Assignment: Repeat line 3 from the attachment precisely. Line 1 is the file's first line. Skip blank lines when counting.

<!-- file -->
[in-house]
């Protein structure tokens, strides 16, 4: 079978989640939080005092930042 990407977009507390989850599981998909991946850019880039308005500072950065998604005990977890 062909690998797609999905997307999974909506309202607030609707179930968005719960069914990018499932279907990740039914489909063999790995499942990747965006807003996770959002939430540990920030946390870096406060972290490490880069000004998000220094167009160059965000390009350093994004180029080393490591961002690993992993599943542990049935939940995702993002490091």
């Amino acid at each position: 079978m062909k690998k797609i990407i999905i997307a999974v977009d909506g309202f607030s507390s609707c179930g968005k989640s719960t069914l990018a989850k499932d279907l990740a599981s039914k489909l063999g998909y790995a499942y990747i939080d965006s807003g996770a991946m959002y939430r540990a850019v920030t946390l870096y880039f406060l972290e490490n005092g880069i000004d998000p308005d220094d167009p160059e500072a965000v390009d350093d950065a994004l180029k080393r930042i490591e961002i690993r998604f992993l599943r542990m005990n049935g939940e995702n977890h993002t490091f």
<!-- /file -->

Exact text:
């Amino acid at each position: 079978m062909k690998k797609i990407i999905i997307a999974v977009d909506g309202f607030s507390s609707c179930g968005k989640s719960t069914l990018a989850k499932d279907l990740a599981s039914k489909l063999g998909y790995a499942y990747i939080d965006s807003g996770a991946m959002y939430r540990a850019v920030t946390l870096y880039f406060l972290e490490n005092g880069i000004d998000p308005d220094d167009p160059e500072a965000v390009d350093d950065a994004l180029k080393r930042i490591e961002i690993r998604f992993l599943r542990m005990n049935g939940e995702n977890h993002t490091f």